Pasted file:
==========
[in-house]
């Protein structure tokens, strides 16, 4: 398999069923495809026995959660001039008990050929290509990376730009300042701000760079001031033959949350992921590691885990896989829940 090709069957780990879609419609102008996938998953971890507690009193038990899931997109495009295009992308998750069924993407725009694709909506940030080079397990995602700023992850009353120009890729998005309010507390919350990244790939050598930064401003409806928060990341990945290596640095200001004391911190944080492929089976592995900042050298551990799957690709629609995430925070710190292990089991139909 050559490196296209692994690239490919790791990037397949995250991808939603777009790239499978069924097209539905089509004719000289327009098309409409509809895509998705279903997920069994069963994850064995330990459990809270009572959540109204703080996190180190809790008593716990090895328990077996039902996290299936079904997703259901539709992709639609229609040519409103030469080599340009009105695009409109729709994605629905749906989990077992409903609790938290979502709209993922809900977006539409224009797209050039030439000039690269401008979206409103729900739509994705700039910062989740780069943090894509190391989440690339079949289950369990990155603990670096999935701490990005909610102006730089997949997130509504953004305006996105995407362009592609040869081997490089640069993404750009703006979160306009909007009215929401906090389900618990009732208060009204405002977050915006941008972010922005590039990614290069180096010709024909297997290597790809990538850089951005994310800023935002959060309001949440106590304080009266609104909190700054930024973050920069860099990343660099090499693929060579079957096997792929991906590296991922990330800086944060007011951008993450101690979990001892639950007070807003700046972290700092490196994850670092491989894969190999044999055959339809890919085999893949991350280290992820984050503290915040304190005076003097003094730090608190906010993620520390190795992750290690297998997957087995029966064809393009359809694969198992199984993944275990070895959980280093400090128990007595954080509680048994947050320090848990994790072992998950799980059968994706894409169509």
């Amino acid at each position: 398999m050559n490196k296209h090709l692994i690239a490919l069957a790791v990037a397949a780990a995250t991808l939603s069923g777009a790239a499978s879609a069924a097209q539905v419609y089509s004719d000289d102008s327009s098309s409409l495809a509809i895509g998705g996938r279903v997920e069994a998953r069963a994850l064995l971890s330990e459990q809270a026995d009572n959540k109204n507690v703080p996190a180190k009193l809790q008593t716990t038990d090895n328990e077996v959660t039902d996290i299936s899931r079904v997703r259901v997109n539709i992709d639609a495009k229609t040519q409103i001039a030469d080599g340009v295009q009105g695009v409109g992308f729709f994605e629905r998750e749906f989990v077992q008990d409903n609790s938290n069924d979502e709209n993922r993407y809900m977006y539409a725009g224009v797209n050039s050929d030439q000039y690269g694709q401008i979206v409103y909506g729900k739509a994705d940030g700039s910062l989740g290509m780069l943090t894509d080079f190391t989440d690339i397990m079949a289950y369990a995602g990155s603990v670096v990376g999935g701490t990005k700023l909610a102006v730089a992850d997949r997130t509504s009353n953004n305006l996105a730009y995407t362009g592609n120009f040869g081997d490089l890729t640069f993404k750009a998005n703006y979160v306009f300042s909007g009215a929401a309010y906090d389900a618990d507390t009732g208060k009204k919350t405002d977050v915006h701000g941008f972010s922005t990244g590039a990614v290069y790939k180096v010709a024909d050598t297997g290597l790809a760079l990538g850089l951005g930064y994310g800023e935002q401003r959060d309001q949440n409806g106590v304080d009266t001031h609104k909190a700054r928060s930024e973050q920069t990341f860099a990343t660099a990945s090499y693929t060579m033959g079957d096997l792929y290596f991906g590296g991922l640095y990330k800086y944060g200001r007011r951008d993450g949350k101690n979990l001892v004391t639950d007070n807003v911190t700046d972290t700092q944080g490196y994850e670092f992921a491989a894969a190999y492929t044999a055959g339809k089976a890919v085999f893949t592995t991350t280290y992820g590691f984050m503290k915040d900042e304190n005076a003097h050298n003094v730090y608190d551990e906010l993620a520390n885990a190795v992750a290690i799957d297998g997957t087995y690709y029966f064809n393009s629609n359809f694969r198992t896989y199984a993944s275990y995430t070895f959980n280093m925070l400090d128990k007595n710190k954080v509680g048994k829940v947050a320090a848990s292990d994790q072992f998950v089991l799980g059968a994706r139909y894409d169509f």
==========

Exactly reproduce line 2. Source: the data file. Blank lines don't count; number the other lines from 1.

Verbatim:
């Protein structure tokens, strides 16, 4: 398999069923495809026995959660001039008990050929290509990376730009300042701000760079001031033959949350992921590691885990896989829940 090709069957780990879609419609102008996938998953971890507690009193038990899931997109495009295009992308998750069924993407725009694709909506940030080079397990995602700023992850009353120009890729998005309010507390919350990244790939050598930064401003409806928060990341990945290596640095200001004391911190944080492929089976592995900042050298551990799957690709629609995430925070710190292990089991139909 050559490196296209692994690239490919790791990037397949995250991808939603777009790239499978069924097209539905089509004719000289327009098309409409509809895509998705279903997920069994069963994850064995330990459990809270009572959540109204703080996190180190809790008593716990090895328990077996039902996290299936079904997703259901539709992709639609229609040519409103030469080599340009009105695009409109729709994605629905749906989990077992409903609790938290979502709209993922809900977006539409224009797209050039030439000039690269401008979206409103729900739509994705700039910062989740780069943090894509190391989440690339079949289950369990990155603990670096999935701490990005909610102006730089997949997130509504953004305006996105995407362009592609040869081997490089640069993404750009703006979160306009909007009215929401906090389900618990009732208060009204405002977050915006941008972010922005590039990614290069180096010709024909297997290597790809990538850089951005994310800023935002959060309001949440106590304080009266609104909190700054930024973050920069860099990343660099090499693929060579079957096997792929991906590296991922990330800086944060007011951008993450101690979990001892639950007070807003700046972290700092490196994850670092491989894969190999044999055959339809890919085999893949991350280290992820984050503290915040304190005076003097003094730090608190906010993620520390190795992750290690297998997957087995029966064809393009359809694969198992199984993944275990070895959980280093400090128990007595954080509680048994947050320090848990994790072992998950799980059968994706894409169509």